By Caroline Wyatt
Defence correspondent, BBC News
British troops are fighting alongside Afghan forces
British forces in Afghanistan are taking part in a Nato ground and air offensive in Helmand province. It is the first major push since the US sent 30,000 extra troops to the country - but commanders are warning there will be casualties.
The Ministry of Defence has confirmed that a 'softening-up operation' is under way to clear the Taliban from its remaining strongholds in the area.
Codenamed Operation Moshtarak - which is Dari for "together" - the offensive involves British and American forces, as well as more than 2,500 Afghan personnel.
For several weeks, the troops have been working with local governors and tribal elders to prepare the way for a major assault on the Taliban's main bases.
Normally, military offensives rely on secrecy and the element of surprise.
However, this is a counter-insurgency operation. So, over the past few weeks, the coalition and Afghan security forces have been conducting what they call "shaping" operations.
Local people have been warned about what is to come so that they can protect themselves and stay away from the fighting.
By publicising the operation in advance, it is also hoped that some insurgents in Helmand may choose to lay down their weapons and change sides.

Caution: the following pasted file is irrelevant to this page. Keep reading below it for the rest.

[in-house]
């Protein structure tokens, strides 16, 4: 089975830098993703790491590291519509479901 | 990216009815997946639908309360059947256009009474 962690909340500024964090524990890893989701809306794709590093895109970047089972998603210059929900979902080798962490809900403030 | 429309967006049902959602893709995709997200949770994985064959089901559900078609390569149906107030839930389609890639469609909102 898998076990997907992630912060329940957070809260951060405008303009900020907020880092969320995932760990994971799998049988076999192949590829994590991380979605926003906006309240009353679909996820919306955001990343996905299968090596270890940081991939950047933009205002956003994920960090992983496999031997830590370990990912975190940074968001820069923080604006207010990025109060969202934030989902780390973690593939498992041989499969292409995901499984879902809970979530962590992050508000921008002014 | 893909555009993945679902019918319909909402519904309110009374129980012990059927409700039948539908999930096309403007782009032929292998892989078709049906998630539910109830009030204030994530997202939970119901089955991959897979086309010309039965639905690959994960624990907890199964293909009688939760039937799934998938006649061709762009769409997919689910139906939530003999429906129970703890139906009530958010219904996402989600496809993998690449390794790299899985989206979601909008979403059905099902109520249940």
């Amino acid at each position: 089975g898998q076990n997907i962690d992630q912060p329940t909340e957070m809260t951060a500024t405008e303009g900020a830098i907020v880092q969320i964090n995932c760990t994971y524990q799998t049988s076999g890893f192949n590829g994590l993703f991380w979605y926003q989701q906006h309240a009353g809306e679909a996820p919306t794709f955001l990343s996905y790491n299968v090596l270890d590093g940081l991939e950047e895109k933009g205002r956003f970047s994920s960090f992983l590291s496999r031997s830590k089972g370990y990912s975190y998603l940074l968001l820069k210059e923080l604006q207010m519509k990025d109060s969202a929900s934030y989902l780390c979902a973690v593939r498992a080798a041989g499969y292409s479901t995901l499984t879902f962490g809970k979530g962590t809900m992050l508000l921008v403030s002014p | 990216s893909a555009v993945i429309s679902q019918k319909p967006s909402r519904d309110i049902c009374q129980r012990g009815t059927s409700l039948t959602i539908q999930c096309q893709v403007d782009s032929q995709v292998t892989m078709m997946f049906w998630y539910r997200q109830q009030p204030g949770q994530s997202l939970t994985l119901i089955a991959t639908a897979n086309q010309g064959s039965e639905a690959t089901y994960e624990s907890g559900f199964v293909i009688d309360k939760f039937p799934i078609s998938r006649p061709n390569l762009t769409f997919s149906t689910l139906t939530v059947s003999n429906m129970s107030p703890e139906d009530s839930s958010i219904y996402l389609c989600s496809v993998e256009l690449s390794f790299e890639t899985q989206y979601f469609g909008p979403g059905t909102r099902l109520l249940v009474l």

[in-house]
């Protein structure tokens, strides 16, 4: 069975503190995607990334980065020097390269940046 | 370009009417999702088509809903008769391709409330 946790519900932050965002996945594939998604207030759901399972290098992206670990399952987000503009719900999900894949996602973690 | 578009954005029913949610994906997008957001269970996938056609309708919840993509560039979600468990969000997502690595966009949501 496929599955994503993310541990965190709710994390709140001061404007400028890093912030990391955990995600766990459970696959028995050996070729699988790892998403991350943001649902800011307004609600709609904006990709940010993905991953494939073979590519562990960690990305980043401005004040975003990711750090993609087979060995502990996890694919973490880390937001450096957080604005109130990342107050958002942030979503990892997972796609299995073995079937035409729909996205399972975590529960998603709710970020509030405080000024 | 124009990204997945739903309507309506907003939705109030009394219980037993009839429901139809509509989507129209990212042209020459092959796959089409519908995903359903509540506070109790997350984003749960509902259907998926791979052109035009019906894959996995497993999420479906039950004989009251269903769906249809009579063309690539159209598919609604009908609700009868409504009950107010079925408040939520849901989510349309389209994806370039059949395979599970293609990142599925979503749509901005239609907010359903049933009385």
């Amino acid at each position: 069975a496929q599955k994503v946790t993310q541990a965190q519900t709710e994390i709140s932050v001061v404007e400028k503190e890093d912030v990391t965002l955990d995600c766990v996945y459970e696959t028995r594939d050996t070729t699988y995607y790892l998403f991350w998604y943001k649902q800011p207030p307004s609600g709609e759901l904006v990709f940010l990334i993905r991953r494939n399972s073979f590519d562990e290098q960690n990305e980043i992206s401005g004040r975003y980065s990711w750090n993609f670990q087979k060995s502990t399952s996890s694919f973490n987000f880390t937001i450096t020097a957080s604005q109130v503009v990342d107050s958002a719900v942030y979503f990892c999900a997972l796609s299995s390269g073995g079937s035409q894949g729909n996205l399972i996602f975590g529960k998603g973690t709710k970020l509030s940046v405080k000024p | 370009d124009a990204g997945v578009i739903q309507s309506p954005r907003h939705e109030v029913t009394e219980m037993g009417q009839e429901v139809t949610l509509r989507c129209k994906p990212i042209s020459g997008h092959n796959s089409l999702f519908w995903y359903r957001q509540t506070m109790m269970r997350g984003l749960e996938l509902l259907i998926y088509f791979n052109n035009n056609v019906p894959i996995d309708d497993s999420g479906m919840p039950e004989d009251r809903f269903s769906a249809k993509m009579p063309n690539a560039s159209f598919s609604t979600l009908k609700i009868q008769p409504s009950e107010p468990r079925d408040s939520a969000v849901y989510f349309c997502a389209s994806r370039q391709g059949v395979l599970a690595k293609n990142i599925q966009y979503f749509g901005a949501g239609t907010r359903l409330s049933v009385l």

In the British-patrolled area of Nad Ali District, these have involved units from the Afghan National Army and the Afghan Police working alongside British soldiers from 1 Grenadier Guards Battle Group, 1 Royal Welsh Battle Group and others.
However, coalition commanders have warned that there will be fighting, and there are likely to be casualties.
British troops will focus on the areas between Nad Ali district centre and Lashkar Gah, the provincial capital, while American efforts will focus on the town of Marja, which is heavily linked to the opium trade.
The final aim of this offensive is to ensure that the areas that are cleared of Taliban fighters can also be held by coalition and Afghan forces and kept secure.
With a large number of US Marines also deployed in Helmand, British commanders say they now have the right density of troops to hold the ground after it is cleared of Taliban fighters.
They hope this will allow Afghan and international civilian efforts to rebuild governance to take root.